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Amid the madness of March, b-to-b advertisers turned out in strong numbers to compete for attention during the NCAA Men's Basketball Tournament, which has become one of the more vaunted and expensive venues in televised sports. Some advertisers got their game on; some did not. Here's a look at some of the b-to-b spots, which by degree of quality ranged from air balls to three-point plays.

Air balls: A perennial top seed, IBM Corp. missed the mark with a spot that featured a series of robotic, expressionless corporate warriors who mouth the line from the old Kinks' anthem: "I'm not like everybody else." While IBM has long since shed its stodgy, conformist image, it's hardly become the vanguard of the counterculture.

The questions "What makes you unique?" and "What makes you special?" are superimposed. Blue flower petals mysteriously waft through the scenes framed by the standard blue letter boxes favored by IBM. We have no argument with the energy and visual magnetism of the spot, we just weren't able to divine a relevant message.

A second spot from the IBM series also struck us as off-key. In the opening scene, garden-variety office plants are making their way through midtown Manhattan. States the narrator: "They left behind the cubicles of the commoditized enticed by the allure of the innovators." The plants all end up in the lobby of a sleek-looking office building, but the ad fails to bring its story full circle by noting what brought them there. Viewers are left to assume that the generic-looking lobby is home to the innovative thinkers that IBM is championing.

Free-throws: Among the serviceable creative we saw during the commercial breaks were spots from Cisco Systems and Staples. Networking concern Cisco played off an espionage theme by depicting a man with a British accent who's apparently savvy with high-tech communication tools briefing another man who's preparing for a mission to Oslo. The Norwegians always merit careful scrutiny, of course.

When the would-be agent inquires if the device he's being equipped with is secure, the other man curtly intones: "It's on our network. Secure!" Cisco smartly drives home the spot's central point with the headline: " Security … Powered by Cisco."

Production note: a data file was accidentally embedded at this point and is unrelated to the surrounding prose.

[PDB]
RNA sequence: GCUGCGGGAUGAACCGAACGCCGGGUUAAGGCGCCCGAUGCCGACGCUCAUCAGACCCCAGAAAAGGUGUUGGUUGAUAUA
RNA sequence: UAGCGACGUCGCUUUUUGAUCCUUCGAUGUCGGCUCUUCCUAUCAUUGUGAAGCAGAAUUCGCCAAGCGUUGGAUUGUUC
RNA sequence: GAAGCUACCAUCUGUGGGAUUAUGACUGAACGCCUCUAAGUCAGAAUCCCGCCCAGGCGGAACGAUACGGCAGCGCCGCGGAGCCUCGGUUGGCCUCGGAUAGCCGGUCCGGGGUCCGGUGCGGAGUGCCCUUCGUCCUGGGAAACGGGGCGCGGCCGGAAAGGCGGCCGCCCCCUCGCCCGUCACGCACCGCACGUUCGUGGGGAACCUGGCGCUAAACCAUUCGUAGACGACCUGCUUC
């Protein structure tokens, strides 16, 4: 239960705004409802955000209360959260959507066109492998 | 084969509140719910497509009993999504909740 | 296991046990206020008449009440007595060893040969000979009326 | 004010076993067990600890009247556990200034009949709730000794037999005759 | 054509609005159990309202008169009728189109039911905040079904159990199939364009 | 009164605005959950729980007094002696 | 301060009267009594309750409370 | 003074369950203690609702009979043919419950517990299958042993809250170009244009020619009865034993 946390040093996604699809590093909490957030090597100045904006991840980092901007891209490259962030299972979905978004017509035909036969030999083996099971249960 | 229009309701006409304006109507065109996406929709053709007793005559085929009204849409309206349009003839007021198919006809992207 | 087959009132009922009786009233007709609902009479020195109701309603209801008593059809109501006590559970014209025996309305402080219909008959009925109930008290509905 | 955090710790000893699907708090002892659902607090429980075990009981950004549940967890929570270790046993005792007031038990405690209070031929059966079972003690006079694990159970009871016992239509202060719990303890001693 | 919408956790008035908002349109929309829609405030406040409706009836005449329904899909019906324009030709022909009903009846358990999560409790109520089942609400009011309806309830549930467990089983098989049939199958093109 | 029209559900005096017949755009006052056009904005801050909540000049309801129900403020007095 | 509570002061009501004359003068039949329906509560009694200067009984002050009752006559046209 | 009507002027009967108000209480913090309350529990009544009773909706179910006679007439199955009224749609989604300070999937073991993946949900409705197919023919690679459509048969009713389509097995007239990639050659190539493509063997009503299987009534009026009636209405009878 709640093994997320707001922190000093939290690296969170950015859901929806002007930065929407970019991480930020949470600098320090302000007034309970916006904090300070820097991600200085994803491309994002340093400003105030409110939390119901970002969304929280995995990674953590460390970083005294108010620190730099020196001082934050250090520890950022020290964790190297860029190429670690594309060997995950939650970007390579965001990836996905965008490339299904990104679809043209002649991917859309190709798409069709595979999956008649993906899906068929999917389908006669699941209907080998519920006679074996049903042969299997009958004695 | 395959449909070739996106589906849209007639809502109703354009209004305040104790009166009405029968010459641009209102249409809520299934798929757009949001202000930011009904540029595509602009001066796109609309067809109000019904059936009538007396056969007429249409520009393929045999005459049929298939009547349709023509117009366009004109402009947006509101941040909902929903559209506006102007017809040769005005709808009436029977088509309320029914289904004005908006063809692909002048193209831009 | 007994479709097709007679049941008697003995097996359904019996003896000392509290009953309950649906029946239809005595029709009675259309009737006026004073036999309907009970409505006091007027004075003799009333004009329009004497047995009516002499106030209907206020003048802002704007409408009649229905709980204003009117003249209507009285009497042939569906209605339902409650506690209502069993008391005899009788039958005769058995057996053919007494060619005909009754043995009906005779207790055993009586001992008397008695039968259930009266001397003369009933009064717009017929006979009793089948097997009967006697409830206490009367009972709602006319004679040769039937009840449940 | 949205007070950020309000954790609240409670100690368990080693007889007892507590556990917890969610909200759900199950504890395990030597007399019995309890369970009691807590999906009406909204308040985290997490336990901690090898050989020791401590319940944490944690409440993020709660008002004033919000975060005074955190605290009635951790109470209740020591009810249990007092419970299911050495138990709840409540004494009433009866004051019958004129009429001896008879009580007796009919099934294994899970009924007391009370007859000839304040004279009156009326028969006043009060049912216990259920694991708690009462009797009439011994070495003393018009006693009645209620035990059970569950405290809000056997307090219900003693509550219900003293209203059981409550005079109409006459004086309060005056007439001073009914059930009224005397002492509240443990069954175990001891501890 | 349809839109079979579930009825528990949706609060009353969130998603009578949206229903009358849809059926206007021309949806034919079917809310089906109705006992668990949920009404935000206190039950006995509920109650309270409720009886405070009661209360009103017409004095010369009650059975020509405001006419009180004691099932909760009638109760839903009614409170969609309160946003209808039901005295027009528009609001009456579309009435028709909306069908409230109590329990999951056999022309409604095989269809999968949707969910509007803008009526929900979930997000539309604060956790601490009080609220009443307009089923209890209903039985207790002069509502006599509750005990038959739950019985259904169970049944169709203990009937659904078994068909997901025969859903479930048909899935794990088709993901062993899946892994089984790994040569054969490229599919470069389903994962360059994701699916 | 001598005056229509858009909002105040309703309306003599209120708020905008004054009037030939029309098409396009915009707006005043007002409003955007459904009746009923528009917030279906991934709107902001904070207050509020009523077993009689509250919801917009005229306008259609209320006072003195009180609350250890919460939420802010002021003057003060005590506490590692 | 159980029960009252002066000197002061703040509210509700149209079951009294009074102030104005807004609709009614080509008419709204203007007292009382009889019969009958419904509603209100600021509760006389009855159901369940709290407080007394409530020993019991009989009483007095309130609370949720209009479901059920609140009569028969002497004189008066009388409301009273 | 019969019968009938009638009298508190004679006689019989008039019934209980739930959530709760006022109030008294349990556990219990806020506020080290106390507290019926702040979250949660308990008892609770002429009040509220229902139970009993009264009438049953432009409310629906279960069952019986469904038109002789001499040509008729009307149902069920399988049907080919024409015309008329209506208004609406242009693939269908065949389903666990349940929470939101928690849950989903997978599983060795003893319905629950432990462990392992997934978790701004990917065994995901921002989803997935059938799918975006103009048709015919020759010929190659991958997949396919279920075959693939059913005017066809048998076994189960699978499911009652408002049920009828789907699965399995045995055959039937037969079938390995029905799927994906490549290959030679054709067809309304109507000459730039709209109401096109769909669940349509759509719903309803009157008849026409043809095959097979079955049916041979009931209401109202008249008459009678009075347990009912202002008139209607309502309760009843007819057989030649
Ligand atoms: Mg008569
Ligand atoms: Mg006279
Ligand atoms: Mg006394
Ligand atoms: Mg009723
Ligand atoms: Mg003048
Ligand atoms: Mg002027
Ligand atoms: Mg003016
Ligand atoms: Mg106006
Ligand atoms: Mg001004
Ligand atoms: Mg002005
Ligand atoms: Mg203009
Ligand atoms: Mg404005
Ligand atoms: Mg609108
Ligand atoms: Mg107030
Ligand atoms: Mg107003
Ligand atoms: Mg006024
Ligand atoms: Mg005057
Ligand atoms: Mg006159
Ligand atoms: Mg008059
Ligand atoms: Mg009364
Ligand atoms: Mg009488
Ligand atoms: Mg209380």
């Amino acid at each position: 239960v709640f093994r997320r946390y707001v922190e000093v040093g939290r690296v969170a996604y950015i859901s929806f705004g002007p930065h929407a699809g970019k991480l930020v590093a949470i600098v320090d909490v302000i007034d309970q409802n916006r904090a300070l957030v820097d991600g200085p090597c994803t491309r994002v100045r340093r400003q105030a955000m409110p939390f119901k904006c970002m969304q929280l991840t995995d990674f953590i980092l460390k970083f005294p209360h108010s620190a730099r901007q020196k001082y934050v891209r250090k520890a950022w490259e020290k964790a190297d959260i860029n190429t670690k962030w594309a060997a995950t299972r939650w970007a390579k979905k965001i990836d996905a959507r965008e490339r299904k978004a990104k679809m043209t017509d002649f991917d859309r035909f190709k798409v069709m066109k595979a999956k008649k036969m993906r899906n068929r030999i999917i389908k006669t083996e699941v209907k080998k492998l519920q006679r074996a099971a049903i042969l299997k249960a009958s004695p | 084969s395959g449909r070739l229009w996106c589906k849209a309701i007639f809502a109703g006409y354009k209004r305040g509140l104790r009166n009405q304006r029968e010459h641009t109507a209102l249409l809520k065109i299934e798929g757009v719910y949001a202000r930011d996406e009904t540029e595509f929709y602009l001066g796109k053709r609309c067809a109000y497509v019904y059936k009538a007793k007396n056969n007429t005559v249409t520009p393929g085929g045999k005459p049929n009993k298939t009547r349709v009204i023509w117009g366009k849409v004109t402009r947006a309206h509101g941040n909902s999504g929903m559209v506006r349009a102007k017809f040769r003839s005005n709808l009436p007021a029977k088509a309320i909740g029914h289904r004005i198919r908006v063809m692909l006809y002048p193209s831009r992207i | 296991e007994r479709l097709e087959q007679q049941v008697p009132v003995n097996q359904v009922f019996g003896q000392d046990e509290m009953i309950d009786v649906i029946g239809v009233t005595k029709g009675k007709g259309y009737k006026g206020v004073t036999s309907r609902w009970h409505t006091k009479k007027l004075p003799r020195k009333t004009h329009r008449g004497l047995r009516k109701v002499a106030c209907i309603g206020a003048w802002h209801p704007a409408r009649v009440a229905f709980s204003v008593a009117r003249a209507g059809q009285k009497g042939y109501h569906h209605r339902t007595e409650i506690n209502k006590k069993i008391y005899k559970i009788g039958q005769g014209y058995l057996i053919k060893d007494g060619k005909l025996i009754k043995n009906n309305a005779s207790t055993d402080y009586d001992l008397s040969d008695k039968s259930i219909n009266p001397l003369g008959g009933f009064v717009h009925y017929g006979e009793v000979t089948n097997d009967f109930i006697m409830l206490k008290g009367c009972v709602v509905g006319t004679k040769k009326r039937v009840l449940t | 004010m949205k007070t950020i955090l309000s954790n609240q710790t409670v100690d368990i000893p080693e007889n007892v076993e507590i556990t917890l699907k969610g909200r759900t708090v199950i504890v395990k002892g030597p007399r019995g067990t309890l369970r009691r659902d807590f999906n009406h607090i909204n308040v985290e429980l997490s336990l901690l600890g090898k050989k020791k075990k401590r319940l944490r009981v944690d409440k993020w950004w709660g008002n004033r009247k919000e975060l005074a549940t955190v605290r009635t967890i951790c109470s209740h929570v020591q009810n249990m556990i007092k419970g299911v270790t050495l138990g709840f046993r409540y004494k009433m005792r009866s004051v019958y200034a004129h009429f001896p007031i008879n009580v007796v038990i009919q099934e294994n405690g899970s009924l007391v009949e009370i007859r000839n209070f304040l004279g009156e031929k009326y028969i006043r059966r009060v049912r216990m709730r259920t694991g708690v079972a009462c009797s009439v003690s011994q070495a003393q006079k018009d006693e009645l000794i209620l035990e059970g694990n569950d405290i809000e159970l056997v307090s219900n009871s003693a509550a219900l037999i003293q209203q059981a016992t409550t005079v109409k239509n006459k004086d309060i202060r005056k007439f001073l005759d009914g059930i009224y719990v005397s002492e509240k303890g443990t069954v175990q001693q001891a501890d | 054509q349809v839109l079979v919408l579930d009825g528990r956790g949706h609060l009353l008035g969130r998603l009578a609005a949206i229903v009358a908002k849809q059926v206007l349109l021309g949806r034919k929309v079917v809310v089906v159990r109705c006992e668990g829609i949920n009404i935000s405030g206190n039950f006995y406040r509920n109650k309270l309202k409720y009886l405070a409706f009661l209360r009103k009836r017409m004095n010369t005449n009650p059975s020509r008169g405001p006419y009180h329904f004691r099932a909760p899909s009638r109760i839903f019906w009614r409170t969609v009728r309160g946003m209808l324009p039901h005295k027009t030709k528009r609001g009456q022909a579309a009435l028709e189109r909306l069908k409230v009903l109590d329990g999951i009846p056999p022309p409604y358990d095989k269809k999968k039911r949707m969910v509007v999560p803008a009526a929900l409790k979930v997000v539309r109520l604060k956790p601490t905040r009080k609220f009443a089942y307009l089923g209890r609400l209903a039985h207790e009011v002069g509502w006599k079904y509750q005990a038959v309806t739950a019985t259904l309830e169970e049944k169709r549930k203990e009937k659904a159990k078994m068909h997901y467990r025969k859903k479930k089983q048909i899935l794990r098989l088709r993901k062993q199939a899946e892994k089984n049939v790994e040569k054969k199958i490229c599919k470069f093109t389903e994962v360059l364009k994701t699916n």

In a spot for office supplies company Staples, two warring armies of the Genghis Khan era prepare to square off in what promises to be a savage encounter. But the battle's put on hold when the leader on one side pushes a red "Easy" button. From the earth rises a great wall to protect the troops from the charge.

The narrator explains away the borrowed interest by stating: "The world may not come with an "Easy" button, but your business does—it's called Staples."

Three-pointers: Microsoft Corp. unveiled spots for its "Software for the people-ready business" campaign during the tourney and came away a winner. One spot depicted everyday people doing everyday activities across a broad sweep of places as they prepare to spend a day in the workplace. Microsoft effectively and artfully makes the case that these people—your employees—are only as good as the software that supports their efforts. The human side of software appropriately gets its due.

Panasonic takes full advantage of television's ability to demonstrate a product's value by putting one of its Toughbook laptop computers to the torture test. An engineering type in a hard hat accidentally knocks a Toughbook off a table. It all but bounces back in the man's hands, no worse for the wear. The unique selling proposition of toughness comes through with great clarity.

Finally, there's a spot for Dell Computer that touts the server maker's skill at helping customers "expand seamlessly for a faster return on your IT dollars." The futuristic images from a corporate setting sizzle with visual appeal. But it all boils down to a final scene where a bank of Dell servers are all that remains in the frame and bask in a heroic light.

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